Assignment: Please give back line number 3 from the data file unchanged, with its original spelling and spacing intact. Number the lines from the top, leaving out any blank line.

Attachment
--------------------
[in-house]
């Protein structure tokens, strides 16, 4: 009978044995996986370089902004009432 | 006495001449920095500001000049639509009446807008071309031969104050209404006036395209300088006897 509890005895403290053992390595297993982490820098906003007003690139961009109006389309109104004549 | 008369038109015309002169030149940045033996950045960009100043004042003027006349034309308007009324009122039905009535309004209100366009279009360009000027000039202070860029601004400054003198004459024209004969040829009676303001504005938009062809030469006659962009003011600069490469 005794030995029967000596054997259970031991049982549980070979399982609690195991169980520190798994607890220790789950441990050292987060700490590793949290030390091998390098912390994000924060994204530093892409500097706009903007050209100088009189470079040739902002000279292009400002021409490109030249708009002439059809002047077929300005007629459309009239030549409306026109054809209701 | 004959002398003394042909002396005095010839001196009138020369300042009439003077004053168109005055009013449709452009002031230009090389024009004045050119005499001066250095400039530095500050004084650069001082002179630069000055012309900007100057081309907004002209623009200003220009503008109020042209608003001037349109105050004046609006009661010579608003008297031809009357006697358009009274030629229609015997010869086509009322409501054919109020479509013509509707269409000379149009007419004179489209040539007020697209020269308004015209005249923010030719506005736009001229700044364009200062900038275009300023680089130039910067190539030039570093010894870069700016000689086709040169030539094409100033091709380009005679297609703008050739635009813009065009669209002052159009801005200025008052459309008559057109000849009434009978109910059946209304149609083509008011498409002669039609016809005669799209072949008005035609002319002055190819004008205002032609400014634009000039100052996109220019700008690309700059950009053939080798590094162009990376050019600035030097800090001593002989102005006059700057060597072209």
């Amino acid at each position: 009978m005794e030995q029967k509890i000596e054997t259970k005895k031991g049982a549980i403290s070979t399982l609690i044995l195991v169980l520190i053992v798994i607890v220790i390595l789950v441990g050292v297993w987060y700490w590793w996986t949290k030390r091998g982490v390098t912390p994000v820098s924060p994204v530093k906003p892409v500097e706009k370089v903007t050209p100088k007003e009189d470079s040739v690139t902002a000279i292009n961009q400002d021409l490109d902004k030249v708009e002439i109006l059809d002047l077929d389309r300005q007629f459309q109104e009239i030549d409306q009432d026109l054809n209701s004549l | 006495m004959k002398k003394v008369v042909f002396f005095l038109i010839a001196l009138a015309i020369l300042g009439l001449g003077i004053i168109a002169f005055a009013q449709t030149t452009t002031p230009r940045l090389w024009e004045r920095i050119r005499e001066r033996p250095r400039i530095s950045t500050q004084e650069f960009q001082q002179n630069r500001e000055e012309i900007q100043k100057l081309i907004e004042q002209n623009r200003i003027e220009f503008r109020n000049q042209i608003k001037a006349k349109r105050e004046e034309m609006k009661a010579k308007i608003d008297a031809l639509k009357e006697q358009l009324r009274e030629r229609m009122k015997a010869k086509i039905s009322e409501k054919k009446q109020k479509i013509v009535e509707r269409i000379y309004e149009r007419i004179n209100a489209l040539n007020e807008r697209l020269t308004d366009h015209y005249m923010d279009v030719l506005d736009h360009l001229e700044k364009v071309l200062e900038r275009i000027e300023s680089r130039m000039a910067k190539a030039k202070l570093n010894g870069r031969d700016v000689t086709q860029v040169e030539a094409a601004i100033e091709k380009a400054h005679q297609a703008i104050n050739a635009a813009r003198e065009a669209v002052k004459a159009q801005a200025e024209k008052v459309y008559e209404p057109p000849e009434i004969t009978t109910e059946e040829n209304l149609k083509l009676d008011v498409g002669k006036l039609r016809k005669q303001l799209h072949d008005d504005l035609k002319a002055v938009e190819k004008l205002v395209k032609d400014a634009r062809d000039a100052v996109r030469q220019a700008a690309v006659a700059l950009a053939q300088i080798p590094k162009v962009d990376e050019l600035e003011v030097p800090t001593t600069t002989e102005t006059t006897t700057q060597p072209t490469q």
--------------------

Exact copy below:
């Amino acid at each position: 009978m005794e030995q029967k509890i000596e054997t259970k005895k031991g049982a549980i403290s070979t399982l609690i044995l195991v169980l520190i053992v798994i607890v220790i390595l789950v441990g050292v297993w987060y700490w590793w996986t949290k030390r091998g982490v390098t912390p994000v820098s924060p994204v530093k906003p892409v500097e706009k370089v903007t050209p100088k007003e009189d470079s040739v690139t902002a000279i292009n961009q400002d021409l490109d902004k030249v708009e002439i109006l059809d002047l077929d389309r300005q007629f459309q109104e009239i030549d409306q009432d026109l054809n209701s004549l | 006495m004959k002398k003394v008369v042909f002396f005095l038109i010839a001196l009138a015309i020369l300042g009439l001449g003077i004053i168109a002169f005055a009013q449709t030149t452009t002031p230009r940045l090389w024009e004045r920095i050119r005499e001066r033996p250095r400039i530095s950045t500050q004084e650069f960009q001082q002179n630069r500001e000055e012309i900007q100043k100057l081309i907004e004042q002209n623009r200003i003027e220009f503008r109020n000049q042209i608003k001037a006349k349109r105050e004046e034309m609006k009661a010579k308007i608003d008297a031809l639509k009357e006697q358009l009324r009274e030629r229609m009122k015997a010869k086509i039905s009322e409501k054919k009446q109020k479509i013509v009535e509707r269409i000379y309004e149009r007419i004179n209100a489209l040539n007020e807008r697209l020269t308004d366009h015209y005249m923010d279009v030719l506005d736009h360009l001229e700044k364009v071309l200062e900038r275009i000027e300023s680089r130039m000039a910067k190539a030039k202070l570093n010894g870069r031969d700016v000689t086709q860029v040169e030539a094409a601004i100033e091709k380009a400054h005679q297609a703008i104050n050739a635009a813009r003198e065009a669209v002052k004459a159009q801005a200025e024209k008052v459309y008559e209404p057109p000849e009434i004969t009978t109910e059946e040829n209304l149609k083509l009676d008011v498409g002669k006036l039609r016809k005669q303001l799209h072949d008005d504005l035609k002319a002055v938009e190819k004008l205002v395209k032609d400014a634009r062809d000039a100052v996109r030469q220019a700008a690309v006659a700059l950009a053939q300088i080798p590094k162009v962009d990376e050019l600035e003011v030097p800090t001593t600069t002989e102005t006059t006897t700057q060597p072209t490469q």